A hospital is planned for Boquete, but there are two excellent private hospitals and two public hospitals in David, 25 minutes away. These are fully equipped for all emergencies and for treating 35 different medical specialties.
Garden of Panama
If you like cooking, finding the ingredients at the markets is simple and inexpensive; Chiriqui is the garden of Panama. There are also three supermarkets in Boquete, and a Price Costco will soon open. Two shopping malls are under construction. Most things are within easy reach of those living in Boquete.
There is easy access to Panama from the U.S., and direct flights to seven major cities. Two domestic airlines fly between Panama City and David, the closest city to Boquete, in about an hour.
Environmentalists, naturalists and others will find plenty to keep them occupied in Boquete. Adventures might include horseback riding, or hiking to the top of Volcan Baru, the majestic and long-dormant volcano from where, on a clear day, you can see the Pacific in one direction and the Caribbean in the other, one of the few places in the world where that is possible.
Birders might search for the elusive quetzal and its striking plumage, or take a canopy tour and see things from the perspective of the birds high in the trees. There are natural thermal wells, bathing in which is said to treat various ills. Tour a coffee plantation, where you will see Guaymies Indians in their colorful traditional costume harvesting the beans. The more adventurous might want to try river rafting. There are trips of varying difficulty, depending on experience.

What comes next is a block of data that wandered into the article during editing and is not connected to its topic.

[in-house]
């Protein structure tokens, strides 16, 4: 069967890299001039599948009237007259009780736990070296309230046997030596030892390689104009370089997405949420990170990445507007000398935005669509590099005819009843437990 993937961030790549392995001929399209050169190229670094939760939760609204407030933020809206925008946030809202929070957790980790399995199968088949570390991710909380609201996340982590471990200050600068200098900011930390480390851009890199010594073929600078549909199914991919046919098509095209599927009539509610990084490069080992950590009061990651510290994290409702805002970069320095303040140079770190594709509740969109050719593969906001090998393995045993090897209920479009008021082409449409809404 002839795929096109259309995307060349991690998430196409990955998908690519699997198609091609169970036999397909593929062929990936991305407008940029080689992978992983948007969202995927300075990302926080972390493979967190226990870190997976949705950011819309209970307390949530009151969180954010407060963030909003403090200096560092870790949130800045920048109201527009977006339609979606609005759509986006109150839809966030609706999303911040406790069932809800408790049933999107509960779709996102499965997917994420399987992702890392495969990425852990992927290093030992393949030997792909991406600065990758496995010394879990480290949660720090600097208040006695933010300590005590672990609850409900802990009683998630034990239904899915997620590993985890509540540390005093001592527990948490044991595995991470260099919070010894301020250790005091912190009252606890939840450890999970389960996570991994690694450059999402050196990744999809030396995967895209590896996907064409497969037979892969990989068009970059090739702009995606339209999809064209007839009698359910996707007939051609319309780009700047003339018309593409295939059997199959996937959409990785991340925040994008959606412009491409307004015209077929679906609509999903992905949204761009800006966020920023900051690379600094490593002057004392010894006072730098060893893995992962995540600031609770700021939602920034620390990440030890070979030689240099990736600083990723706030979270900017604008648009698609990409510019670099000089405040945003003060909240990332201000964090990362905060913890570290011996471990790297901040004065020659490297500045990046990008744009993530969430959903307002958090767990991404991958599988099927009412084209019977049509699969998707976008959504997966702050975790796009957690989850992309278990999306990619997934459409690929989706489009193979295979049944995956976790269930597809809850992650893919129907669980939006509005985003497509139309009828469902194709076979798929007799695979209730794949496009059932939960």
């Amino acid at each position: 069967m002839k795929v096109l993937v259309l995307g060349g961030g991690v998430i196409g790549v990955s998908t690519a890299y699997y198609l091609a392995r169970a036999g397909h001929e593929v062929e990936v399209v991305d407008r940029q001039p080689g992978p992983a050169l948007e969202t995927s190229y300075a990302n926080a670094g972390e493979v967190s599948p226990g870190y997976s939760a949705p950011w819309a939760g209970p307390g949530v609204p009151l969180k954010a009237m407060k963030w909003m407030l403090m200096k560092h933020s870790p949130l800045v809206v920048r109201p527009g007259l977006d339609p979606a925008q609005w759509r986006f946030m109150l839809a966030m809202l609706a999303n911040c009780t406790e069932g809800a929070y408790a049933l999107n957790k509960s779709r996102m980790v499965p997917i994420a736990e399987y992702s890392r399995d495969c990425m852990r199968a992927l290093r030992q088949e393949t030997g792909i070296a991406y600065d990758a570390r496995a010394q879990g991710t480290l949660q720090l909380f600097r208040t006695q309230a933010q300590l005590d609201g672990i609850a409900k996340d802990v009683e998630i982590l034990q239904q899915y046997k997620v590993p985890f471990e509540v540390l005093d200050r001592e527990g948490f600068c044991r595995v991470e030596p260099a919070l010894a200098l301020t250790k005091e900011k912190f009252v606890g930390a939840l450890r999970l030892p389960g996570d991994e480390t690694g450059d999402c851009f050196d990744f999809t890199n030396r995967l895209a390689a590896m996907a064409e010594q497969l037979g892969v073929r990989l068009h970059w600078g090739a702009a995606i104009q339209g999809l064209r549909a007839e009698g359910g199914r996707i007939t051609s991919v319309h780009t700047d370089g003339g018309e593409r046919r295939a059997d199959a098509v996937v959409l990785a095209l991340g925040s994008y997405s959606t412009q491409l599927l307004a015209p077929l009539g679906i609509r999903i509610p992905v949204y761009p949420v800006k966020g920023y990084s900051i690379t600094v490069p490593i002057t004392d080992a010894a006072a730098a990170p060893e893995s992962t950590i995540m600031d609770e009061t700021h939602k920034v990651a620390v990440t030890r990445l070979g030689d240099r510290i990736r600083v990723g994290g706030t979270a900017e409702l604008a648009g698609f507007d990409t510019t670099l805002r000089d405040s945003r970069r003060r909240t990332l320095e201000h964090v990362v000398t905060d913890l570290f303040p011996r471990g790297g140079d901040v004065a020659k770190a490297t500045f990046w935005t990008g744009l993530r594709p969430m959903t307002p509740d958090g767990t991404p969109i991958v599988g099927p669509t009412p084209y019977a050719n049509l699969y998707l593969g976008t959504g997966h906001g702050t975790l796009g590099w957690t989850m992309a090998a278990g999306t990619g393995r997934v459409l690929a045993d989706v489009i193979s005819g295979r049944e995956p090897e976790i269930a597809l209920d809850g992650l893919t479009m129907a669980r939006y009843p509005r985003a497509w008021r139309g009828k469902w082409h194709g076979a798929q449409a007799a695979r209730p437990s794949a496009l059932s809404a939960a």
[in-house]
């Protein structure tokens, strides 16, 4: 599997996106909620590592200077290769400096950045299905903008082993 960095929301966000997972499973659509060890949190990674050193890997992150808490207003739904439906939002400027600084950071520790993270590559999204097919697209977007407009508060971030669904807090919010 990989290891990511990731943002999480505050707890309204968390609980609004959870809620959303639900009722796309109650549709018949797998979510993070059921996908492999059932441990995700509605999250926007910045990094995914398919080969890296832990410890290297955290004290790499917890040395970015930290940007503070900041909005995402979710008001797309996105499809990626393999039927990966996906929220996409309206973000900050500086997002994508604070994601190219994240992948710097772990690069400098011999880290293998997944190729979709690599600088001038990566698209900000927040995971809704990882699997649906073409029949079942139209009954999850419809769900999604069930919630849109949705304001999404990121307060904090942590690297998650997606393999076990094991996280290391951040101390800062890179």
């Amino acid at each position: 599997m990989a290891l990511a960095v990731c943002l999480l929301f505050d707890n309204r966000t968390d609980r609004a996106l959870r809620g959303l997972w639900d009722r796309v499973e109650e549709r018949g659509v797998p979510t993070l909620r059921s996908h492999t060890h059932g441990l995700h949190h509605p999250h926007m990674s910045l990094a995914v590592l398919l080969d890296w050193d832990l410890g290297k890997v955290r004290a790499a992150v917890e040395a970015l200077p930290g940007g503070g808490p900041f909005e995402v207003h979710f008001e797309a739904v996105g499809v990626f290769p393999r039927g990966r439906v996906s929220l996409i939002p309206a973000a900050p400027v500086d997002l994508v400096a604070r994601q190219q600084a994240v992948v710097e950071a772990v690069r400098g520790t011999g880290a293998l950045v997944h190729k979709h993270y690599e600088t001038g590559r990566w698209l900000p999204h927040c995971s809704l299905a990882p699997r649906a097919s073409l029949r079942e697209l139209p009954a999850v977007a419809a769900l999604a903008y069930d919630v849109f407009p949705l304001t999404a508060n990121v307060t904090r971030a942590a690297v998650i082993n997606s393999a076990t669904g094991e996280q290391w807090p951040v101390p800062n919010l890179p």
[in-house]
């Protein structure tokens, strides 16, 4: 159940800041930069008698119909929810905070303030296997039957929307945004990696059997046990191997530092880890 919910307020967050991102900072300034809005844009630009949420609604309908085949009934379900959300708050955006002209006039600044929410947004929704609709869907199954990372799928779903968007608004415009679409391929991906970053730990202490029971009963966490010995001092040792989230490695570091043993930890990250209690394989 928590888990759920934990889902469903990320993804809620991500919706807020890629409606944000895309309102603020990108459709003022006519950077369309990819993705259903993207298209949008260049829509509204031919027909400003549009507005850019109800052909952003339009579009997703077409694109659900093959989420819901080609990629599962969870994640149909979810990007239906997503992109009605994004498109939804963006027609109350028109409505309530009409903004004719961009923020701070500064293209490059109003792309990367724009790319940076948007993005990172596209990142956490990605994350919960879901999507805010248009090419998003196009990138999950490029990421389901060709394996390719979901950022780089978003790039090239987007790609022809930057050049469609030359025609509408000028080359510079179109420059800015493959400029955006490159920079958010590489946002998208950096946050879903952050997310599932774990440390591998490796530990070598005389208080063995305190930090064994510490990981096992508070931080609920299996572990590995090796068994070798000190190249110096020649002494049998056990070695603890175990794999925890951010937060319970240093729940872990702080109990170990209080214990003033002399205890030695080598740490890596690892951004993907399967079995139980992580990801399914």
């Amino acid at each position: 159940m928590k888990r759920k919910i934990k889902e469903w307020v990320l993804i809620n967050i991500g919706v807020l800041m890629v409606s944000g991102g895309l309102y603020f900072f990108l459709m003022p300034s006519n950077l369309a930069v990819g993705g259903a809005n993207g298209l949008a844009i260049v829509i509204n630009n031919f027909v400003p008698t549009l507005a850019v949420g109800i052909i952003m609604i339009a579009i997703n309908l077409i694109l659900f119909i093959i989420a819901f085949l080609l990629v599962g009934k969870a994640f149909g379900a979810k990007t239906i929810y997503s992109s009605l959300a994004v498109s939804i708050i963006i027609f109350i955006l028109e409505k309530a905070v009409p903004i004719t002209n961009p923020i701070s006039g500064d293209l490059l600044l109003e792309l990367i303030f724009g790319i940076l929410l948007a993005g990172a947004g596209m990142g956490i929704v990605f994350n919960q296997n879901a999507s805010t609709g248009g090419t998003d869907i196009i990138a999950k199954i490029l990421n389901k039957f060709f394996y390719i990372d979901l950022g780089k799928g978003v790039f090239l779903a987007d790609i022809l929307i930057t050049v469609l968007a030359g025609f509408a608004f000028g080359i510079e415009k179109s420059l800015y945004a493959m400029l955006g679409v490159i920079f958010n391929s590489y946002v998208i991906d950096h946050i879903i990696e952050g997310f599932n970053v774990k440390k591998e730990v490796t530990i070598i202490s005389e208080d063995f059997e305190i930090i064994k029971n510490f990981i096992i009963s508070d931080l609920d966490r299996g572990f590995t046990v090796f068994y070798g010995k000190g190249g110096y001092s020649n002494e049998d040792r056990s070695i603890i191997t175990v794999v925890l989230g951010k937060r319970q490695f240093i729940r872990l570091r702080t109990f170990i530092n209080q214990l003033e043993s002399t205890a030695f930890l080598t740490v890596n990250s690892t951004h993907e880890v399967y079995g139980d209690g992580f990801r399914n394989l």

Walk the narrow streets
Only by walking through the picturesque narrow streets, visiting the Indian market, and stopping by a stall to drink hot chocolate while you admire the craftsmanship of the indigenous artisans, can you begin to appreciate Boquete. Take in the great variety of flowers, breathe that clear fresh air, and you understand that Boquete is the perfect place to live.
Joseph A. Denham is Sales Manager for Boquete #1 Realtors, a firm owned by a British ex-pat. He and his team are recommended by YourPanama to those interested in buying property anywhere in the province of Chiriqui.